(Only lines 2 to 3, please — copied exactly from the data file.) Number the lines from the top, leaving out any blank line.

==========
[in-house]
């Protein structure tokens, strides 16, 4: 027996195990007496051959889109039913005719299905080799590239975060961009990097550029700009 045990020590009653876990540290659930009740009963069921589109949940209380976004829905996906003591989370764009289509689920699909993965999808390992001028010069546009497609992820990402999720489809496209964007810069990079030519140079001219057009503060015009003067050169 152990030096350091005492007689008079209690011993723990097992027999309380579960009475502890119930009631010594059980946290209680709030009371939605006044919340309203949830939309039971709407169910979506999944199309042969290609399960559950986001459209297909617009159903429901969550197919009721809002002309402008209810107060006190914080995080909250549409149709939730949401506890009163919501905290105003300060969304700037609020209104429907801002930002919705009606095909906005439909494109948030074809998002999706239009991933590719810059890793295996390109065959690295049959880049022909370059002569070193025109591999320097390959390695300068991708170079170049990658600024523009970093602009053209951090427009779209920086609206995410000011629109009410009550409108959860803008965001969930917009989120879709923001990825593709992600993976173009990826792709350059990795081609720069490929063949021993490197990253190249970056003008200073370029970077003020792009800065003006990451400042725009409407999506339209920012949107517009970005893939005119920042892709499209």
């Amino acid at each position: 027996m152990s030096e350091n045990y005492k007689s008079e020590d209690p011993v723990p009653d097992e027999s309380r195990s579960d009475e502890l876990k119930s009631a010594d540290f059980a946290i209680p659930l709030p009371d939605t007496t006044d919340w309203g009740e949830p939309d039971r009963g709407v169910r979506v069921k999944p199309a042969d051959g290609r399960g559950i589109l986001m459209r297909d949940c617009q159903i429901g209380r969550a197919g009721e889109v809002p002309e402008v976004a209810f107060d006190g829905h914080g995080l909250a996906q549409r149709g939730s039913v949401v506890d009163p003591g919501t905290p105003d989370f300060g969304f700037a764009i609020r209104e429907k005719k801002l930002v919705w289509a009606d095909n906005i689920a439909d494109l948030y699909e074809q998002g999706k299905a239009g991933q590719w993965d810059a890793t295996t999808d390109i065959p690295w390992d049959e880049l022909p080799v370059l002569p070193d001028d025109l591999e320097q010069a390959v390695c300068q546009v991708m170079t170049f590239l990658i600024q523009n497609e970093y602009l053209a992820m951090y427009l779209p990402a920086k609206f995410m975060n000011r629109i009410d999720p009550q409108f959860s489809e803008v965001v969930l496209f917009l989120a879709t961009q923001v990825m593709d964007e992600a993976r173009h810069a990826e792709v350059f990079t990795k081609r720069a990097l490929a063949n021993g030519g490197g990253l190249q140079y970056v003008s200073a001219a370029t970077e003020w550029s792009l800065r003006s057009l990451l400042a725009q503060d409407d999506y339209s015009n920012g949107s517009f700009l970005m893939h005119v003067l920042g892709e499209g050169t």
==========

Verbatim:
């Protein structure tokens, strides 16, 4: 027996195990007496051959889109039913005719299905080799590239975060961009990097550029700009 045990020590009653876990540290659930009740009963069921589109949940209380976004829905996906003591989370764009289509689920699909993965999808390992001028010069546009497609992820990402999720489809496209964007810069990079030519140079001219057009503060015009003067050169 152990030096350091005492007689008079209690011993723990097992027999309380579960009475502890119930009631010594059980946290209680709030009371939605006044919340309203949830939309039971709407169910979506999944199309042969290609399960559950986001459209297909617009159903429901969550197919009721809002002309402008209810107060006190914080995080909250549409149709939730949401506890009163919501905290105003300060969304700037609020209104429907801002930002919705009606095909906005439909494109948030074809998002999706239009991933590719810059890793295996390109065959690295049959880049022909370059002569070193025109591999320097390959390695300068991708170079170049990658600024523009970093602009053209951090427009779209920086609206995410000011629109009410009550409108959860803008965001969930917009989120879709923001990825593709992600993976173009990826792709350059990795081609720069490929063949021993490197990253190249970056003008200073370029970077003020792009800065003006990451400042725009409407999506339209920012949107517009970005893939005119920042892709499209």
């Amino acid at each position: 027996m152990s030096e350091n045990y005492k007689s008079e020590d209690p011993v723990p009653d097992e027999s309380r195990s579960d009475e502890l876990k119930s009631a010594d540290f059980a946290i209680p659930l709030p009371d939605t007496t006044d919340w309203g009740e949830p939309d039971r009963g709407v169910r979506v069921k999944p199309a042969d051959g290609r399960g559950i589109l986001m459209r297909d949940c617009q159903i429901g209380r969550a197919g009721e889109v809002p002309e402008v976004a209810f107060d006190g829905h914080g995080l909250a996906q549409r149709g939730s039913v949401v506890d009163p003591g919501t905290p105003d989370f300060g969304f700037a764009i609020r209104e429907k005719k801002l930002v919705w289509a009606d095909n906005i689920a439909d494109l948030y699909e074809q998002g999706k299905a239009g991933q590719w993965d810059a890793t295996t999808d390109i065959p690295w390992d049959e880049l022909p080799v370059l002569p070193d001028d025109l591999e320097q010069a390959v390695c300068q546009v991708m170079t170049f590239l990658i600024q523009n497609e970093y602009l053209a992820m951090y427009l779209p990402a920086k609206f995410m975060n000011r629109i009410d999720p009550q409108f959860s489809e803008v965001v969930l496209f917009l989120a879709t961009q923001v990825m593709d964007e992600a993976r173009h810069a990826e792709v350059f990079t990795k081609r720069a990097l490929a063949n021993g030519g490197g990253l190249q140079y970056v003008s200073a001219a370029t970077e003020w550029s792009l800065r003006s057009l990451l400042a725009q503060d409407d999506y339209s015009n920012g949107s517009f700009l970005m893939h005119v003067l920042g892709e499209g050169t």